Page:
Diagnosis of Fournier’s gangrene involves obtaining detailed case history followed by physical examination of the area. Specialized studies such as ultrasonography are often helpful to study the inflammation, gases and fluids in the area. Tests are done to rule out other causes of similar symptoms such as epididymitis and orchitis. CT (computerized tomography) scans and x-rays are also helpful in reaching correct diagnosis. Blood work is done to evaluate the cause of the infection and also for determining the clotting abilities.

Treatment of Fournier’s Gangrene

Upon diagnosis, treatment should be started as soon as possible. Treatment modality involves immediate administration of strong antibiotics (mostly through IV route) to kill the causative organisms and arrest the spread of infection. In most of the cases, surgical debridement may be necessary for cleaning the affected skin and removal of the dead tissues. It is necessary to remove enough tissue to ensure the infection does not spread to the adjacent areas. In some cases, multiple sessions of debridement may be required.

Hyperbaric oxygen therapy is often helpful in this condition. It is a procedure where the body is exposed to 100 percent oxygen under controlled environment. This prevents growth of bacteria, promotes wound healing and reverses the damage in blood vessels.

Surgical removal of affected organ and reconstruction may be required if all other treatment fails. Skin grafting and plastic surgery is often used for reconstruction.

Prognosis of Fournier’s Gangrene

It has been noted that hospital admission for Fournier’s gangrene is rare. Only 0.02 percent of cases are known to be hospitalized. Studies have shown that 20 to 40 percent of patients suffering from this condition die secondary to serious complications. The prognosis in older population is worse than that in younger population. It is advised to seek help at the earliest without any hesitation to avoid complications.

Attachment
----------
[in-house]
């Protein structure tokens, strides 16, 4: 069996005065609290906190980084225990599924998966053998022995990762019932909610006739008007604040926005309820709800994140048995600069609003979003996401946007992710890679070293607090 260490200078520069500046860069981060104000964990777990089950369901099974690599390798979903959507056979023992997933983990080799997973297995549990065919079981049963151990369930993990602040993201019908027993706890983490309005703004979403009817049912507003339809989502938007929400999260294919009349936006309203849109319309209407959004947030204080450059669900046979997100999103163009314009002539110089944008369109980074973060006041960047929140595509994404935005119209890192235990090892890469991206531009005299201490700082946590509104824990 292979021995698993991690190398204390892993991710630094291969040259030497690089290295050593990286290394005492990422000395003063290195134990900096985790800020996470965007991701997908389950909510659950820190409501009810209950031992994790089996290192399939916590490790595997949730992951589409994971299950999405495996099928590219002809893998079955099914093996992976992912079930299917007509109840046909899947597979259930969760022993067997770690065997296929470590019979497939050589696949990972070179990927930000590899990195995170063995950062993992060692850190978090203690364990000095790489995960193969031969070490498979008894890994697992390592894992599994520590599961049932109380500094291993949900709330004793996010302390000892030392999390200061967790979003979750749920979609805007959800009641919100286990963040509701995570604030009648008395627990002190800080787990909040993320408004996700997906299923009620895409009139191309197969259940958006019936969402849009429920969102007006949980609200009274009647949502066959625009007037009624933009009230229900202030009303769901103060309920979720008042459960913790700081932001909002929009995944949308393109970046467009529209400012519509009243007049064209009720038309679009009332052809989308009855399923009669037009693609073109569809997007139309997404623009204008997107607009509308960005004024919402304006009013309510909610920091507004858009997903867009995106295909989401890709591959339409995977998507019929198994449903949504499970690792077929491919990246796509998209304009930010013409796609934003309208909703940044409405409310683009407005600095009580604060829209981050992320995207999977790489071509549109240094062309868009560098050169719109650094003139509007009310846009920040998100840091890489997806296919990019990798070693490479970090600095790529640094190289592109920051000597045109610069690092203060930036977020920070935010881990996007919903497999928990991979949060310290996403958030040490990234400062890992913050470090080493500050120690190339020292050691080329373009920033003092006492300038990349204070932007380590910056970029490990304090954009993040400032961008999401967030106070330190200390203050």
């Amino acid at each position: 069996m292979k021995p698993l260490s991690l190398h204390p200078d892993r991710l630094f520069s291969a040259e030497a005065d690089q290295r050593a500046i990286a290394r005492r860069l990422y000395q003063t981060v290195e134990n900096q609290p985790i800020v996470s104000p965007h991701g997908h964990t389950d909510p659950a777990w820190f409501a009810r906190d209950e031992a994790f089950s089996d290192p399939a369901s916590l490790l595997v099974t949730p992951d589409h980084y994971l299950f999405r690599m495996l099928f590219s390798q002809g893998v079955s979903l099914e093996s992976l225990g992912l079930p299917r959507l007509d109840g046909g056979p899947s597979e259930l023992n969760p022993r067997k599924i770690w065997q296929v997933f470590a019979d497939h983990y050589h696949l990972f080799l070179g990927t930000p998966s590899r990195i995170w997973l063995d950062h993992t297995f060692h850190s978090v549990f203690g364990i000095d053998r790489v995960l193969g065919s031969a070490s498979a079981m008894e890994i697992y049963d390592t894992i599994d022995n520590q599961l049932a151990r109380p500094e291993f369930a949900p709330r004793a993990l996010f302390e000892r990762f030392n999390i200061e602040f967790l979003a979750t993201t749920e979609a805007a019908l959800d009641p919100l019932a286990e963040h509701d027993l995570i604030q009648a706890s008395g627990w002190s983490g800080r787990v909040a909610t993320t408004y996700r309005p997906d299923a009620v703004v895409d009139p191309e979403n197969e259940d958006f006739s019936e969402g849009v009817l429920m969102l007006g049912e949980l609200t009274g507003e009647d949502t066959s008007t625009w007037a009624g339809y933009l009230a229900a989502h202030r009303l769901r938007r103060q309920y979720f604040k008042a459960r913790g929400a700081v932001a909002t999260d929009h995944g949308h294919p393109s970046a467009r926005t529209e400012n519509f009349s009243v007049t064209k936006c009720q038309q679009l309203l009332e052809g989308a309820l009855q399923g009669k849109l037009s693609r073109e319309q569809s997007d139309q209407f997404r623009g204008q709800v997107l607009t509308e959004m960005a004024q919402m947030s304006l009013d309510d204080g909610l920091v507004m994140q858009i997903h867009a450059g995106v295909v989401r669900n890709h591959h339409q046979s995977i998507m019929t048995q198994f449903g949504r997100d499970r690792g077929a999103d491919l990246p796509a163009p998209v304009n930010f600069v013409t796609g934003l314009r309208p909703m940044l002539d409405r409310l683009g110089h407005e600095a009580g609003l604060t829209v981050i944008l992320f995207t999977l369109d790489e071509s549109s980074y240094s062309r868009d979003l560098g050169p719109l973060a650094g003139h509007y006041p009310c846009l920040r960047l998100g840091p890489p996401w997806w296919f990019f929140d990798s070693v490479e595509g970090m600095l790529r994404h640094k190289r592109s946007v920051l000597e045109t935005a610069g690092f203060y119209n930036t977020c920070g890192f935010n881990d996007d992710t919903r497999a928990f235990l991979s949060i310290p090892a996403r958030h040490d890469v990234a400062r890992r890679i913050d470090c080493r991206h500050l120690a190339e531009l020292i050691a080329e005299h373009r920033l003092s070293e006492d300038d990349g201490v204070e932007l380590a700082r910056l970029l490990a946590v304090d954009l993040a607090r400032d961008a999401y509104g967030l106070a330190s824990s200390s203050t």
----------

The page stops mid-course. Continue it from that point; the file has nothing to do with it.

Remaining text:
Prevention of Fournier’s Gangrene

Early diagnosis and early treatment is the key factor for preventing complications in this condition. Besides this, few other precautions have to be taken as mentioned below:

  • In case of diabetes, it is advised to examine the genital areas on a regular basis and check for any wounds, drainage, swelling or signs of infection.
  • Obese individuals should work hard to lose weight and follow a healthy lifestyle.
  • Limit alcohol intake and quit smoking. These are known to have adverse effects on the health of blood vessels and this should be avoided.
  • Wounds should be kept sterile and care should be taken to avoid any infection in them. Delayed healing and recurrence should be reported immediately.


Fournier’s gangrene can be managed and treated with proper medication. If the infection has progressed, surgery might be needed. A proper timely management can heal the infection; however, if neglected, the condition can progress to life threatening situation. If symptoms of Fournier’s gangrene are noted, one must seek medical help immediately.


  1. Yilmazlar T, Ozturk E, Ozguc H. Fournier’s gangrene: an analysis of 80 patients and a novel scoring system. Tech Coloproctol. 2010;14(3):217-223. doi:10.1007/s10151-010-0619-3
  2. Sorensen MD, Krieger JN, Rivara FP, Broghammer JA, Klein MB, Mack CD. Fournier’s Gangrene: Population-Based Incidence and Outcomes. J Urol. 2009;181(5):2120-2126. doi:10.1016/j.juro.2008.12.093
  3. Eke N. Fournier’s gangrene: a review of 1726 cases. Br J Surg. 2000;87(6):718-728. doi:10.1046/j.1365-2168.2000.01497.x
  4. Asci R, Sarikaya S, Buyukalpelli R, Yilmaz AF, Sarikaya Z. Fournier’s gangrene: review of fifteen cases. Am Surg. 2003;69(3):242-245. PMID: 12678490.
  5. Tsirikos AI, Tsirikos AI. Diagnosis and management of Fournier’s gangrene in the modern era. Can J Urol. 2019;26(1):9594-9603. PMID: 30797299.

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Team PainAssist
Team PainAssist
Written, Edited or Reviewed By: Team PainAssist, Pain Assist Inc. This article does not provide medical advice. See disclaimer
Last Modified On:August 1, 2023